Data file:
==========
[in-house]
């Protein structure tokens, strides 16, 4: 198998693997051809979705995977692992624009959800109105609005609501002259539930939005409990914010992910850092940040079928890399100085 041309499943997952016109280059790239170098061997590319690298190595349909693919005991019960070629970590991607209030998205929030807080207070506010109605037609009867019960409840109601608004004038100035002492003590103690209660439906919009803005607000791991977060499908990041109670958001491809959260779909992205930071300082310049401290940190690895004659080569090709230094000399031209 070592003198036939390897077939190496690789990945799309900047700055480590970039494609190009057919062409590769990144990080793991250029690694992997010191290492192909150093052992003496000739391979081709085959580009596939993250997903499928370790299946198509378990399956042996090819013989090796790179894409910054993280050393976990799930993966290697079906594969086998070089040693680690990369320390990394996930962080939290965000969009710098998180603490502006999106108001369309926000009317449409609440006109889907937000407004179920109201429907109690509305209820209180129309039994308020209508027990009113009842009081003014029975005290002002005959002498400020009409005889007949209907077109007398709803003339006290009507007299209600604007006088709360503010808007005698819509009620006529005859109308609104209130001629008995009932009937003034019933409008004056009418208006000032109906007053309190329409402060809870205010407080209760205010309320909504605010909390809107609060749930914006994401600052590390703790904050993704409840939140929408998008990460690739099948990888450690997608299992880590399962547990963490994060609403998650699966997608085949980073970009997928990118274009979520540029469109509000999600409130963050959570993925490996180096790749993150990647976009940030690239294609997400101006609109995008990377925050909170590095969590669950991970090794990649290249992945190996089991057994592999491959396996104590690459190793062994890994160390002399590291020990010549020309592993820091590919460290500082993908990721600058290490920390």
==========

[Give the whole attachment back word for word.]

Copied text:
[in-house]
């Protein structure tokens, strides 16, 4: 198998693997051809979705995977692992624009959800109105609005609501002259539930939005409990914010992910850092940040079928890399100085 041309499943997952016109280059790239170098061997590319690298190595349909693919005991019960070629970590991607209030998205929030807080207070506010109605037609009867019960409840109601608004004038100035002492003590103690209660439906919009803005607000791991977060499908990041109670958001491809959260779909992205930071300082310049401290940190690895004659080569090709230094000399031209 070592003198036939390897077939190496690789990945799309900047700055480590970039494609190009057919062409590769990144990080793991250029690694992997010191290492192909150093052992003496000739391979081709085959580009596939993250997903499928370790299946198509378990399956042996090819013989090796790179894409910054993280050393976990799930993966290697079906594969086998070089040693680690990369320390990394996930962080939290965000969009710098998180603490502006999106108001369309926000009317449409609440006109889907937000407004179920109201429907109690509305209820209180129309039994308020209508027990009113009842009081003014029975005290002002005959002498400020009409005889007949209907077109007398709803003339006290009507007299209600604007006088709360503010808007005698819509009620006529005859109308609104209130001629008995009932009937003034019933409008004056009418208006000032109906007053309190329409402060809870205010407080209760205010309320909504605010909390809107609060749930914006994401600052590390703790904050993704409840939140929408998008990460690739099948990888450690997608299992880590399962547990963490994060609403998650699966997608085949980073970009997928990118274009979520540029469109509000999600409130963050959570993925490996180096790749993150990647976009940030690239294609997400101006609109995008990377925050909170590095969590669950991970090794990649290249992945190996089991057994592999491959396996104590690459190793062994890994160390002399590291020990010549020309592993820091590919460290500082993908990721600058290490920390």